This title was not up to the standards of the Camel Club. It was entirely too predictable and shallow. You will figure out the entire mystery in the first 20 minutes. Save your credits.
Baldacci hits the nail on the head again in this installment of the adventures of the Camel Club. It's got all the elements of a good audiobook: fast paced, good narration, well developed characters, and a heckuva plot.
It helps if you read the last book, but it's not de riguer. Divine Justice can stand on its own. For a while I was afraid I'd forgotten too much of the last book, and I was also apprehensive that I wasn't getting the plot. There was no need to worry, Baldacci wraps it all up in the action-packed ending.
I've given David Baldacci several chances but after this one I've given up. Baldacci writes the same mindlessly formulaic pablum of character series which sell but don't inspire. This one Baldacci must've phoned in while on vacation. Incredibly bland, improbable yet predictable plot. Characters as dimensional as a comic book. Terrible dialogue made laughable when actually said out loud. Oh, and by the way, whoever thought to make the occassional, stupid, distracting, sound effects should be sacked. Luckily I paid the bargain basement price for this dog and it took up only about a week of my commutes. I'd have really given a poor review if I'd paid a full credit for it.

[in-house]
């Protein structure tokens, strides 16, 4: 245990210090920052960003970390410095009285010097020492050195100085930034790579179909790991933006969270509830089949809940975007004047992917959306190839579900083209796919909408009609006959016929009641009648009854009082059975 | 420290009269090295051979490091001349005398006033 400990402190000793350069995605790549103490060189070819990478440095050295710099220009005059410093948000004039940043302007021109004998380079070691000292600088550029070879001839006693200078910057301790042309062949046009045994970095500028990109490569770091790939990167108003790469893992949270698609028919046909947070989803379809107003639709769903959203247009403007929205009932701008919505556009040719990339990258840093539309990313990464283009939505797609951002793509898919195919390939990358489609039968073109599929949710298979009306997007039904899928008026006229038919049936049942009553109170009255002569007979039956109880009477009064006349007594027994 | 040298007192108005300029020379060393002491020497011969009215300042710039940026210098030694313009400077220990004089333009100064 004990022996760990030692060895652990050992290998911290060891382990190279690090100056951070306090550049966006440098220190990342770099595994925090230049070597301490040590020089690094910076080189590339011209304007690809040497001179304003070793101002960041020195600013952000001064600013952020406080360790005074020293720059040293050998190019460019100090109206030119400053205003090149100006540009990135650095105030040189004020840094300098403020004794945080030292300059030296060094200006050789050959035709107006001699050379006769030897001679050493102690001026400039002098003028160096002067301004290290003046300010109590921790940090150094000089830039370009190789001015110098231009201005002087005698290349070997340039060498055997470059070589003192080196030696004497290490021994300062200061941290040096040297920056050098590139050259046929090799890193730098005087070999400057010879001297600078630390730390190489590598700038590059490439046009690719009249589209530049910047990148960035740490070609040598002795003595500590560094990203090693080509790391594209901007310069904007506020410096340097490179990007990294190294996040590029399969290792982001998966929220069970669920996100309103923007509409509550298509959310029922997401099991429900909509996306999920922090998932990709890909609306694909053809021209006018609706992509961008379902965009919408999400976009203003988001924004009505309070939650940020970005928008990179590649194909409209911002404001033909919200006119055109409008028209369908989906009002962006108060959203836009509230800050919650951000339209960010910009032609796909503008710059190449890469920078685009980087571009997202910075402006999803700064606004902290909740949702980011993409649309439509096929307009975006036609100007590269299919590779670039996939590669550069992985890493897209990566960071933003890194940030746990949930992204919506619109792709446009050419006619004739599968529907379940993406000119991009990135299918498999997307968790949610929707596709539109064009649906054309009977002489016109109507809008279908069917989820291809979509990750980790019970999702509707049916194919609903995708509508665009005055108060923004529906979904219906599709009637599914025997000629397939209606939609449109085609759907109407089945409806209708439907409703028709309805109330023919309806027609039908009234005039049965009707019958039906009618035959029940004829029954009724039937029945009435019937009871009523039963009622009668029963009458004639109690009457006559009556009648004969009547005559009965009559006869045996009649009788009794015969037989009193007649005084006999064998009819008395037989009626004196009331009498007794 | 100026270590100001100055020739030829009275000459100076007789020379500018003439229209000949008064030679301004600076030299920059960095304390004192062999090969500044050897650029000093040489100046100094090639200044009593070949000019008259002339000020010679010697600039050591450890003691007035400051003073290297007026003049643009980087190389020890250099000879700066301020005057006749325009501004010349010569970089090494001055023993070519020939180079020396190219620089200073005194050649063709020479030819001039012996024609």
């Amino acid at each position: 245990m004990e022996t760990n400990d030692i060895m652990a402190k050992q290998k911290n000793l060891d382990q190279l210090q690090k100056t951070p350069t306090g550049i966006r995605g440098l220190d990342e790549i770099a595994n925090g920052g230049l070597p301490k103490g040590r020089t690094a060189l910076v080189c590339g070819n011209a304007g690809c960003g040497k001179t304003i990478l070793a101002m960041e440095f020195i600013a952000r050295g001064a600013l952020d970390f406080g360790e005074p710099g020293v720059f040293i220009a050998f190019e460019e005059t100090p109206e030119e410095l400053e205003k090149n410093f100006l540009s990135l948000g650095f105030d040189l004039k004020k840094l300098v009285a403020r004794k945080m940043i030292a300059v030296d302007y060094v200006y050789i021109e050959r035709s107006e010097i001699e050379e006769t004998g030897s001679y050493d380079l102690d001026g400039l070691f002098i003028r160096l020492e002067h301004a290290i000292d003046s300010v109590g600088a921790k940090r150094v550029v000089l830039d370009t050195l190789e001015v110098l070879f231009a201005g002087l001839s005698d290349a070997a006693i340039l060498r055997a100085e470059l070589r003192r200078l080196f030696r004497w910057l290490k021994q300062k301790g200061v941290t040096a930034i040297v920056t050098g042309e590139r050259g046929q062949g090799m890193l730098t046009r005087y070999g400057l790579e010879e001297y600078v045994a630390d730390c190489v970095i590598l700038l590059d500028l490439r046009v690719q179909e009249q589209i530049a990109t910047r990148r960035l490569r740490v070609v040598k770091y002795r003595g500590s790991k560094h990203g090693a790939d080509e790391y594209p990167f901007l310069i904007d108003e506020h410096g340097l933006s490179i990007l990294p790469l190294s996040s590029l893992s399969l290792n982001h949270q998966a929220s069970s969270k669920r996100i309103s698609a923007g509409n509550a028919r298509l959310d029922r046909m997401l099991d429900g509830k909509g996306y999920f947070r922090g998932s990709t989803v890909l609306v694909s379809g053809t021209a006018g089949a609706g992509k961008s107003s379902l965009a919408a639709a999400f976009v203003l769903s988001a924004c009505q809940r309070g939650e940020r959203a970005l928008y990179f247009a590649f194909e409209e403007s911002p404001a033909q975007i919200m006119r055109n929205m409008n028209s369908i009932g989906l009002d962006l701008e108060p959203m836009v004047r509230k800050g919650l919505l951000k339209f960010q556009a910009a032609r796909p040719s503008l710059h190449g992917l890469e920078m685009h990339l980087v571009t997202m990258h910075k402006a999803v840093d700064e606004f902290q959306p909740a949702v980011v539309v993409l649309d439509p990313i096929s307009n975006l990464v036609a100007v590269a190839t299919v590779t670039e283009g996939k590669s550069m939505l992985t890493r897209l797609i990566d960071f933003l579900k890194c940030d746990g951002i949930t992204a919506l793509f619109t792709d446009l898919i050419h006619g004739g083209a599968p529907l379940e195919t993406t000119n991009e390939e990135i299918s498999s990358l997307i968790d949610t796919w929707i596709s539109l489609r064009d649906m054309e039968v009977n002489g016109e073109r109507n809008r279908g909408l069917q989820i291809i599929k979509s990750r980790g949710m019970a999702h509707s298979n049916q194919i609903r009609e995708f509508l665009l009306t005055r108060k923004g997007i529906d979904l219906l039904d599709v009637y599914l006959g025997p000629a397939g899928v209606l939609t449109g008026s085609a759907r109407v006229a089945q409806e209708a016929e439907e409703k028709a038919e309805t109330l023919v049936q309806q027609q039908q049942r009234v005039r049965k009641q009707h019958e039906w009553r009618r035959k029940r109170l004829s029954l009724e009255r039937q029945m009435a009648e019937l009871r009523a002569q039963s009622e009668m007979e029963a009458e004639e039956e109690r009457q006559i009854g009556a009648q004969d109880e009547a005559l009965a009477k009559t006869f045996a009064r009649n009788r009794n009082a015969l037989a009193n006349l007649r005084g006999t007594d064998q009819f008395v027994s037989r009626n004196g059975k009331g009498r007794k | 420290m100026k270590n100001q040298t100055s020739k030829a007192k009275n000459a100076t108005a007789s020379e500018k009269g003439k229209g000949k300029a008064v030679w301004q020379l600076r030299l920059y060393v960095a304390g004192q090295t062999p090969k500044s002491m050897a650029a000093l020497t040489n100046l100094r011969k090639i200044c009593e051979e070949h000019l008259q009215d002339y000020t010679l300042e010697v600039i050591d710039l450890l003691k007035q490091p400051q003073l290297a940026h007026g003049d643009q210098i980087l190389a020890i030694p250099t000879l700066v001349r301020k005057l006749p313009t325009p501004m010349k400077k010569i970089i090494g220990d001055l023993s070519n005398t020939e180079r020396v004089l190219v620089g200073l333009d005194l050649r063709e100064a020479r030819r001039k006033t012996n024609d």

I really love listening. I listen every chance I get. 10 minutes in the car, 3 hours at work. Seriously, any time I can.
I am really enjoying the plot of this entire series but the dialogue is so bad it really distracts from the story. The conversation seems so forced between characters and is very transparent.
Lots of action, well written and read
I am not sure when I will stop picking up David Baldacci thriller flicks.
Granted, this novel is well composed as usual and the writer analyzes it well and does not leave anything in the plot line to chance. However, for everthing else, it is like a spiced-up orange juice when compared to well-aged wine. And despite the writer's attempts at giving his plot some depth of meaning, it comes out flat and unidimentional (think "Those Who Trespass" as a dot, "A Prisoner of Birth" is bi-dimentional and "pillars of the earth" is, tri-).